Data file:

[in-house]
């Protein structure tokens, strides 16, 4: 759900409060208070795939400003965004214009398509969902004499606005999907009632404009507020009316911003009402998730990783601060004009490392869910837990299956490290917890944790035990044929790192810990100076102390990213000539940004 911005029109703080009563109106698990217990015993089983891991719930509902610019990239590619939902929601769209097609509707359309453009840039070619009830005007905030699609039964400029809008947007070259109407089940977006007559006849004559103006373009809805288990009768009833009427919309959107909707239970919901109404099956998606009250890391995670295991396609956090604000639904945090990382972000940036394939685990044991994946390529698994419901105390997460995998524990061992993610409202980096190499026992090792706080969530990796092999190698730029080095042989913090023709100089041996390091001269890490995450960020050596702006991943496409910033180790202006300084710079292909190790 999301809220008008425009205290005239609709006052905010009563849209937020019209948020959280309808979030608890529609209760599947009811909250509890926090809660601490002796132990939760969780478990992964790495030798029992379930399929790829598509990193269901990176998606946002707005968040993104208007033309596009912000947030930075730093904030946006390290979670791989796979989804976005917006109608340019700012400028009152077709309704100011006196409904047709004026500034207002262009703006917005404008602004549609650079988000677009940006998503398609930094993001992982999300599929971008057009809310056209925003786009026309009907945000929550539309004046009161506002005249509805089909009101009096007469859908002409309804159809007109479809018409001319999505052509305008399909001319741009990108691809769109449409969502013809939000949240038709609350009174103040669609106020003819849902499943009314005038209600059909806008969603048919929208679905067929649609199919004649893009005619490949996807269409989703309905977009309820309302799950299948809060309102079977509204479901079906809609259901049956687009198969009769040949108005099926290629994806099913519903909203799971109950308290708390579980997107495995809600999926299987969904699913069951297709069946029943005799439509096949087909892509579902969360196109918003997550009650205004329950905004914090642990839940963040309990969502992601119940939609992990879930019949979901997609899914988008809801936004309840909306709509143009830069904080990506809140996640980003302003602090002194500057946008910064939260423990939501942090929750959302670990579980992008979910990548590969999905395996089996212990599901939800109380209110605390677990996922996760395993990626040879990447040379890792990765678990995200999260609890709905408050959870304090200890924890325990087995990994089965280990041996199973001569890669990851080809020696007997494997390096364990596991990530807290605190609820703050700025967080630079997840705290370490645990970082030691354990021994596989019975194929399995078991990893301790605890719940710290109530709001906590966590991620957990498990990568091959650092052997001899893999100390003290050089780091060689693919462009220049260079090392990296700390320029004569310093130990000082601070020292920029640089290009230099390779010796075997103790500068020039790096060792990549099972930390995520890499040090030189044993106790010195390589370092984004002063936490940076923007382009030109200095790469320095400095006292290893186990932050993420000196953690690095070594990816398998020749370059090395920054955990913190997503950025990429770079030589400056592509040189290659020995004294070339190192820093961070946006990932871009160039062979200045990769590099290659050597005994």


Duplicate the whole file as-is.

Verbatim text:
[in-house]
């Protein structure tokens, strides 16, 4: 759900409060208070795939400003965004214009398509969902004499606005999907009632404009507020009316911003009402998730990783601060004009490392869910837990299956490290917890944790035990044929790192810990100076102390990213000539940004 911005029109703080009563109106698990217990015993089983891991719930509902610019990239590619939902929601769209097609509707359309453009840039070619009830005007905030699609039964400029809008947007070259109407089940977006007559006849004559103006373009809805288990009768009833009427919309959107909707239970919901109404099956998606009250890391995670295991396609956090604000639904945090990382972000940036394939685990044991994946390529698994419901105390997460995998524990061992993610409202980096190499026992090792706080969530990796092999190698730029080095042989913090023709100089041996390091001269890490995450960020050596702006991943496409910033180790202006300084710079292909190790 999301809220008008425009205290005239609709006052905010009563849209937020019209948020959280309808979030608890529609209760599947009811909250509890926090809660601490002796132990939760969780478990992964790495030798029992379930399929790829598509990193269901990176998606946002707005968040993104208007033309596009912000947030930075730093904030946006390290979670791989796979989804976005917006109608340019700012400028009152077709309704100011006196409904047709004026500034207002262009703006917005404008602004549609650079988000677009940006998503398609930094993001992982999300599929971008057009809310056209925003786009026309009907945000929550539309004046009161506002005249509805089909009101009096007469859908002409309804159809007109479809018409001319999505052509305008399909001319741009990108691809769109449409969502013809939000949240038709609350009174103040669609106020003819849902499943009314005038209600059909806008969603048919929208679905067929649609199919004649893009005619490949996807269409989703309905977009309820309302799950299948809060309102079977509204479901079906809609259901049956687009198969009769040949108005099926290629994806099913519903909203799971109950308290708390579980997107495995809600999926299987969904699913069951297709069946029943005799439509096949087909892509579902969360196109918003997550009650205004329950905004914090642990839940963040309990969502992601119940939609992990879930019949979901997609899914988008809801936004309840909306709509143009830069904080990506809140996640980003302003602090002194500057946008910064939260423990939501942090929750959302670990579980992008979910990548590969999905395996089996212990599901939800109380209110605390677990996922996760395993990626040879990447040379890792990765678990995200999260609890709905408050959870304090200890924890325990087995990994089965280990041996199973001569890669990851080809020696007997494997390096364990596991990530807290605190609820703050700025967080630079997840705290370490645990970082030691354990021994596989019975194929399995078991990893301790605890719940710290109530709001906590966590991620957990498990990568091959650092052997001899893999100390003290050089780091060689693919462009220049260079090392990296700390320029004569310093130990000082601070020292920029640089290009230099390779010796075997103790500068020039790096060792990549099972930390995520890499040090030189044993106790010195390589370092984004002063936490940076923007382009030109200095790469320095400095006292290893186990932050993420000196953690690095070594990816398998020749370059090395920054955990913190997503950025990429770079030589400056592509040189290659020995004294070339190192820093961070946006990932871009160039062979200045990769590099290659050597005994």